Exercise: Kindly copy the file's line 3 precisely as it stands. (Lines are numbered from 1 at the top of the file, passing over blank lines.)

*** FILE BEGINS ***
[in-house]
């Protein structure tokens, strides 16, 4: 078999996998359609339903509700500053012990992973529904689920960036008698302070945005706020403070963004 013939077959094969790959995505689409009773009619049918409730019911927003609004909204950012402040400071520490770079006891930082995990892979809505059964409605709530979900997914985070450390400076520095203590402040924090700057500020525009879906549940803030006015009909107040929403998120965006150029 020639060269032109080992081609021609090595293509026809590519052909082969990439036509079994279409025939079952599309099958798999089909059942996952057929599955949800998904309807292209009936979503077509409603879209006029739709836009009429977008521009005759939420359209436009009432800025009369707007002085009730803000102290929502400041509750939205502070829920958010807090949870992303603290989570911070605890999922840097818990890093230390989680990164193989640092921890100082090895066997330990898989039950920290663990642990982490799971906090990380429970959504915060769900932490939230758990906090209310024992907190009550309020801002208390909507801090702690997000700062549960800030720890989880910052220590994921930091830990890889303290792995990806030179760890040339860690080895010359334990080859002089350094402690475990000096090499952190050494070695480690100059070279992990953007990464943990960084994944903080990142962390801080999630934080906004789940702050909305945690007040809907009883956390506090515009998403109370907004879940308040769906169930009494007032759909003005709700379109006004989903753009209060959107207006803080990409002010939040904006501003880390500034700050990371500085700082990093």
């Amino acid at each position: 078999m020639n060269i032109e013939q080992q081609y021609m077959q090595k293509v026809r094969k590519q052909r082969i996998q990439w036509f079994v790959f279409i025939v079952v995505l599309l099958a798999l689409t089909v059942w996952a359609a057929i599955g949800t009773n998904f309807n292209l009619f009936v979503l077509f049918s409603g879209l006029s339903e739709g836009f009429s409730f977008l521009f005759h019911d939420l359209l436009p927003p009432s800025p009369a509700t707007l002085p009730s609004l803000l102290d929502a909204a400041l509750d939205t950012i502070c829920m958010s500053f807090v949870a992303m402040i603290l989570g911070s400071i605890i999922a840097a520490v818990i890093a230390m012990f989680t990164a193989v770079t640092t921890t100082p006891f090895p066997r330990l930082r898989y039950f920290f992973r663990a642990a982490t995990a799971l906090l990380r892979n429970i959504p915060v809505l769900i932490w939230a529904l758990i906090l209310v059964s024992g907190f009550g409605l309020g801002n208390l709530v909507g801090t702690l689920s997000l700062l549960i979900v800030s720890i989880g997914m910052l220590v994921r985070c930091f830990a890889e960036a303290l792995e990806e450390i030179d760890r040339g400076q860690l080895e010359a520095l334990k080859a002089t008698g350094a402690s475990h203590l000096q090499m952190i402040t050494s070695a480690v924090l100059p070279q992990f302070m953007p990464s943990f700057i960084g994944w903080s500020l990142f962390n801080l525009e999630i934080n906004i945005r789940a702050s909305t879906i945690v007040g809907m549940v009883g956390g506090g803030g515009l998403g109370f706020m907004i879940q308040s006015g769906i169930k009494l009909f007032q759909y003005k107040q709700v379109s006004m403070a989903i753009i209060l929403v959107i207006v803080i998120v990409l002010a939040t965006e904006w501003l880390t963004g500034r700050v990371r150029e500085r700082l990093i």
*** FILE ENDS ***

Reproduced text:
């Amino acid at each position: 078999m020639n060269i032109e013939q080992q081609y021609m077959q090595k293509v026809r094969k590519q052909r082969i996998q990439w036509f079994v790959f279409i025939v079952v995505l599309l099958a798999l689409t089909v059942w996952a359609a057929i599955g949800t009773n998904f309807n292209l009619f009936v979503l077509f049918s409603g879209l006029s339903e739709g836009f009429s409730f977008l521009f005759h019911d939420l359209l436009p927003p009432s800025p009369a509700t707007l002085p009730s609004l803000l102290d929502a909204a400041l509750d939205t950012i502070c829920m958010s500053f807090v949870a992303m402040i603290l989570g911070s400071i605890i999922a840097a520490v818990i890093a230390m012990f989680t990164a193989v770079t640092t921890t100082p006891f090895p066997r330990l930082r898989y039950f920290f992973r663990a642990a982490t995990a799971l906090l990380r892979n429970i959504p915060v809505l769900i932490w939230a529904l758990i906090l209310v059964s024992g907190f009550g409605l309020g801002n208390l709530v909507g801090t702690l689920s997000l700062l549960i979900v800030s720890i989880g997914m910052l220590v994921r985070c930091f830990a890889e960036a303290l792995e990806e450390i030179d760890r040339g400076q860690l080895e010359a520095l334990k080859a002089t008698g350094a402690s475990h203590l000096q090499m952190i402040t050494s070695a480690v924090l100059p070279q992990f302070m953007p990464s943990f700057i960084g994944w903080s500020l990142f962390n801080l525009e999630i934080n906004i945005r789940a702050s909305t879906i945690v007040g809907m549940v009883g956390g506090g803030g515009l998403g109370f706020m907004i879940q308040s006015g769906i169930k009494l009909f007032q759909y003005k107040q709700v379109s006004m403070a989903i753009i209060l929403v959107i207006v803080i998120v990409l002010a939040t965006e904006w501003l880390t963004g500034r700050v990371r150029e500085r700082l990093i």